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I know there was no Schadenfreude in the "week" comments.

Only from Arnie! big grin
 
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A cheerful word:

gemütlich – warm and congenial; pleasant or friendly
(noun form gemütlichkeit – warm friendliness; amicability)
quote:
Not long ago, I was sitting, enjoying with my cherished spouse our anniversary dinner in the Hotel Post at Freudenstadt in the Black Forest ... All was gemütlich, the waiter hovered, the candles threw their beams, and joyful serenity prevailed.
-- John Gould, in The Christian Science Monitor, November 14, 1997

E.Y. ("Yip") Harburg, the lyricist of the movie Wizard of Oz and of many much-loved songs, including Over the Rainbow, put a twist on this word:
quote:
The Nazi, whom we did abhor,
Is now gemütlichkeiter,
For when he isn't making war
No one could be politer.
He woos Miss Liberty with zeal;
He bows with grace and rigor,
To kiss the hand and click the heel --
Before he clicks the trigger.
 
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weltschmerz – sadness over the evils of the world; esp. as a romantic pessimism. more generally, sentimental pessimism.
literally "world pain". Often capitalized

Coined in German by the Romantic author Jean Paul (pseudonym of Johann Paul Friedrich Richter) in an 1827 novel, but not adopted into English until nearly 50 years later. "Weltschmerz" initially came into being as a by-product of the Romanticism movement in Europe of the late 18th and early 19th centuries. The Romantic poets were a notably gloomy bunch and "Weltschmerz" aptly captures their melancholy and pessimism .

quote:
Carol was plunged back into last night's Weltschmerz.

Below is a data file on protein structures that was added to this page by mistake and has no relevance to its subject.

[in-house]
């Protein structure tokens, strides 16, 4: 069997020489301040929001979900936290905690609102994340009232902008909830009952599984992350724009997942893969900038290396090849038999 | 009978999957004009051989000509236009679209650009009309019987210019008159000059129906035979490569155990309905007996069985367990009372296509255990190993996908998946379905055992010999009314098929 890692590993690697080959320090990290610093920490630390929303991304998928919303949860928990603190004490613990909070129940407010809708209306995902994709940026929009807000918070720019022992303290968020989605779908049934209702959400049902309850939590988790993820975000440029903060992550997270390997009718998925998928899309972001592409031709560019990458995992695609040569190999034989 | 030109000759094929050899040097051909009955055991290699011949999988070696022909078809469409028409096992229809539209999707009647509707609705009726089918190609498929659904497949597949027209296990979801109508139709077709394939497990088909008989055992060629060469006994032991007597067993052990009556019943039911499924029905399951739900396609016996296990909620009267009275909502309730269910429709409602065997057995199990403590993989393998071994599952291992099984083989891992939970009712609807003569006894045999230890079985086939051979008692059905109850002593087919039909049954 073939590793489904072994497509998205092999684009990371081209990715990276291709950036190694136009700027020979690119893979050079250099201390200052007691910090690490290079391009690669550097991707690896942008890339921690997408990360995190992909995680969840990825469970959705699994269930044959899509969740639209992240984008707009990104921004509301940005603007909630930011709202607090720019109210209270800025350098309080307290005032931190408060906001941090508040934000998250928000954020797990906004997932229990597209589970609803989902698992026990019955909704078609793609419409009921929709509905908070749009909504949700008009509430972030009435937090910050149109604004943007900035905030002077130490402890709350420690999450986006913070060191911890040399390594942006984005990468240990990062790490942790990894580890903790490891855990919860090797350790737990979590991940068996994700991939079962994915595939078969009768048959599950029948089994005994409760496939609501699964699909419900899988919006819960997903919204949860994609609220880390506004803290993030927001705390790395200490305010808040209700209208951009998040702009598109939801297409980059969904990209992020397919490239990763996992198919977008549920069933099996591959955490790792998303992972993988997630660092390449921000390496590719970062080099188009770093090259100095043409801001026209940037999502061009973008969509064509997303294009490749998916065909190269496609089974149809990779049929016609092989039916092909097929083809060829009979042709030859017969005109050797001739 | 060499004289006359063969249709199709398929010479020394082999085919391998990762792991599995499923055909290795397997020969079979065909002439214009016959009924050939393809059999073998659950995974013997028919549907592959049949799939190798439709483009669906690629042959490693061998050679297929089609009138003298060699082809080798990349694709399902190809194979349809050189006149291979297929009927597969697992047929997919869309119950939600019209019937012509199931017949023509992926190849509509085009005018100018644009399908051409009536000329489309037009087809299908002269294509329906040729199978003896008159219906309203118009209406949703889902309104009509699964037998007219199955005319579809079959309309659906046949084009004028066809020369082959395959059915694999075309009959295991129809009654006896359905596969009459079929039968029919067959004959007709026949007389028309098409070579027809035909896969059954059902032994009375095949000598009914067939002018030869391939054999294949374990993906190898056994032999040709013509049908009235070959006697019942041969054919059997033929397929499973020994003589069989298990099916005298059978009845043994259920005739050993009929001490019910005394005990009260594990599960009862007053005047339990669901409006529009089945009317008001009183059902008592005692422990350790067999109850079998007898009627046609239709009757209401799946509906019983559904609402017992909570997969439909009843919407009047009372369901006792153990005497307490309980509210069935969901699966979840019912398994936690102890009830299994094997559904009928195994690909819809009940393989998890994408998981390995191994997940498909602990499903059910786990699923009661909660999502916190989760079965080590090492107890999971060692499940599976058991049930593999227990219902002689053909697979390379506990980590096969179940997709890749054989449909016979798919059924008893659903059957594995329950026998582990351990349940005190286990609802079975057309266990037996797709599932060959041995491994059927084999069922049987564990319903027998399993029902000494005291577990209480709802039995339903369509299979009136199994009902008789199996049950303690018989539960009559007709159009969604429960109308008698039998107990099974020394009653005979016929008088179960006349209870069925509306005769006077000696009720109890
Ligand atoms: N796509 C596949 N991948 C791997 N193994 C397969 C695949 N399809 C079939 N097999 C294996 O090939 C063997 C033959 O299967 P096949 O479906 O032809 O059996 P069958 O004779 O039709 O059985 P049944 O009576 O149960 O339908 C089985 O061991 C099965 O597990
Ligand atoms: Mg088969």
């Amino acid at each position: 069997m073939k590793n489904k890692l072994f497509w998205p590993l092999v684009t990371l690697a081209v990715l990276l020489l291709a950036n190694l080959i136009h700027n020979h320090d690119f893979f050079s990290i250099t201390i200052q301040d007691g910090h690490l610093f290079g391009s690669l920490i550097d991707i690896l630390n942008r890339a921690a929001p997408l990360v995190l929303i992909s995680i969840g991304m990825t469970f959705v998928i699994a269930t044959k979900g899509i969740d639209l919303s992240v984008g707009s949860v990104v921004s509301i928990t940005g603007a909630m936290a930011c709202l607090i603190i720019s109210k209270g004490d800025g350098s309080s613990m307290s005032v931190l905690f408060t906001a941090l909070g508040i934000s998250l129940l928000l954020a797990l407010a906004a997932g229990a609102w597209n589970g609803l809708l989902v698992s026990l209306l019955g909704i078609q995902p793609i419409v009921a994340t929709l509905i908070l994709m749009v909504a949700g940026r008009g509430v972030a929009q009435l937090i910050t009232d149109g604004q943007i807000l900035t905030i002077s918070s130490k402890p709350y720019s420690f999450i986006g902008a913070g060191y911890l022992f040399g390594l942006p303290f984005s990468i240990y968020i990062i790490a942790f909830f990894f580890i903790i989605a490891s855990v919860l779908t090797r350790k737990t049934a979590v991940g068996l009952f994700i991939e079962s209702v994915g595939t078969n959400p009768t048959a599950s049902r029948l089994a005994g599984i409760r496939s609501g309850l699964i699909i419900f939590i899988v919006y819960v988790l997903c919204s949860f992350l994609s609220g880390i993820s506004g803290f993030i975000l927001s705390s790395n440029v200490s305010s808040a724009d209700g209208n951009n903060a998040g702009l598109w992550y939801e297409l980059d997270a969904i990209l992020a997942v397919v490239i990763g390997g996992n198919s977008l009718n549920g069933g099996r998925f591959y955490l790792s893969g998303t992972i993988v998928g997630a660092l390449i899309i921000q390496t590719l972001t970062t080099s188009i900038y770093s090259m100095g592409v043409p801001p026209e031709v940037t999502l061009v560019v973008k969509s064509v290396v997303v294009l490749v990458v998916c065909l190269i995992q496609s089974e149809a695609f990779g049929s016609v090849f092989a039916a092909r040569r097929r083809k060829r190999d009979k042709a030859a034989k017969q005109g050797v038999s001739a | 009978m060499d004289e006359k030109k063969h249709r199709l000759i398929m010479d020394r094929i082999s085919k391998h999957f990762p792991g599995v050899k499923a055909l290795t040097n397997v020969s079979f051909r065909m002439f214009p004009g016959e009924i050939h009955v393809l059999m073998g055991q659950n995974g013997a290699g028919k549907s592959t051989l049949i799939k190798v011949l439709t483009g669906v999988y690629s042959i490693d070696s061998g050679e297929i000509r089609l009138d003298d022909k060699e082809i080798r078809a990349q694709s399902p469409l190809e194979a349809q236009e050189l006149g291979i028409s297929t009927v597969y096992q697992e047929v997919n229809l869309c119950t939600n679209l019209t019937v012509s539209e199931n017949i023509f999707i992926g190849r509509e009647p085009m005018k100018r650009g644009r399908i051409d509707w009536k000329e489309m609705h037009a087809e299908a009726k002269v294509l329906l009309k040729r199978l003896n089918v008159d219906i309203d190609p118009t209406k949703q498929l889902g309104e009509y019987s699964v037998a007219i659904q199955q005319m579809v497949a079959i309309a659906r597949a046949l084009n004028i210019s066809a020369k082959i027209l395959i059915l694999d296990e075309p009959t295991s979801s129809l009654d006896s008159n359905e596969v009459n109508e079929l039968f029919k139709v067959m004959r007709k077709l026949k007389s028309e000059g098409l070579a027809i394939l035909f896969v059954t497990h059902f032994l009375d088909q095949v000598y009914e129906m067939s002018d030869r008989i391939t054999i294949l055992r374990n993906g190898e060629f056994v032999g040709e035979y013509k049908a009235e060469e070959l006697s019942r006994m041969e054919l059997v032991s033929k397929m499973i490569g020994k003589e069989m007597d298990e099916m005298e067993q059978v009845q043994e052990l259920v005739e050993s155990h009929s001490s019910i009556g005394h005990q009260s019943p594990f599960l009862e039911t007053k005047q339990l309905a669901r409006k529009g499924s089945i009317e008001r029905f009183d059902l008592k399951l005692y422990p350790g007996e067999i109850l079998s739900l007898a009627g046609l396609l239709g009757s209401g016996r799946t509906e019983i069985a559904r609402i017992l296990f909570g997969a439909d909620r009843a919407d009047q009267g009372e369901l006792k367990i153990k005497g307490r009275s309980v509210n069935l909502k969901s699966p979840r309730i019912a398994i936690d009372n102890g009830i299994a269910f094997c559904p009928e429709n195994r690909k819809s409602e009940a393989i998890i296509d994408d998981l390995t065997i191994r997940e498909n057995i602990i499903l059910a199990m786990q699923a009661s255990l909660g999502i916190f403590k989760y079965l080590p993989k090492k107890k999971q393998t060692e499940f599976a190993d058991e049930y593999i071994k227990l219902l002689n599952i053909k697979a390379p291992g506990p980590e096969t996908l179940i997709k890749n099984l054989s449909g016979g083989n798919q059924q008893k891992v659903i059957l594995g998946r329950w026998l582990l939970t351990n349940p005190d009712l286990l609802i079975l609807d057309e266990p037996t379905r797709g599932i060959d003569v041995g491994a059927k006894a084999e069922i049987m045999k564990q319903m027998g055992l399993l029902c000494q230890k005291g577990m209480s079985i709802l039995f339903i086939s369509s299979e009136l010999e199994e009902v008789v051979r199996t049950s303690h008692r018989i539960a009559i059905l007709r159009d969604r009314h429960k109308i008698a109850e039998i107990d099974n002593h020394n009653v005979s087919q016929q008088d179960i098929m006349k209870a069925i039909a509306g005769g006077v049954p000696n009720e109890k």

-- Sinclair Lewis, Main Street (1920)

German critics have written of a cosmic Weltschmerz afflicting all the noblest spirits of Europe in the era following the Napoleonic wars.
-- Times Literary Supplement, August 1950
 
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What a wonderful group of words this week. They make me want to study German!
 
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Fahrvergnügen - driving pleasure. Used by Volkswagen in an advertising campaign

quote:
The other day, I learned that Fahrvergnügen is a real word, not just a creation of the folks who brought us the New Beetle."
-- Andrew Gore, Experience iBookgruven Macworld, Jul. 2001.

Already television viewers in the U.S. have seen signs of a heightened linguistic confidence on the part of the Germans. One example: a Volkswagen ad campaign that centers on the word Fahrvergnugen, or joy in driving--however mispronounced it may be in the commercials. Only a few years ago, the use of a German word in an advertisement in English would have been avoided, if only because the sound of German was associated with the bad guys in World War II movies. Today Fahr--and other Vergnugen--may be here to stay.
--Daniel Benjamin, "And Now for Sprachvergnugen", in Time, Jan. 9, 1990


I've not checked whether OED has accepted Fahrvergnügen. And since I don't speak german, can anyone tell me what Sprachvergnugen would mean?
 
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quote:
Originally posted by wordcrafter:
And since I don't speak german, can anyone tell me what _Sprachvergnugen_ would mean?


If it exists it would mean the pleasure of speaking. That said, it doesn't appear in my very good German Dictionary but while looking for it I came across another word that I'm sure we'll all appreciate.

Sprachverderber - a corrupter of language.

And a further one that I already knew (this board is a splendid example)

Sprachverein - a linguistic society.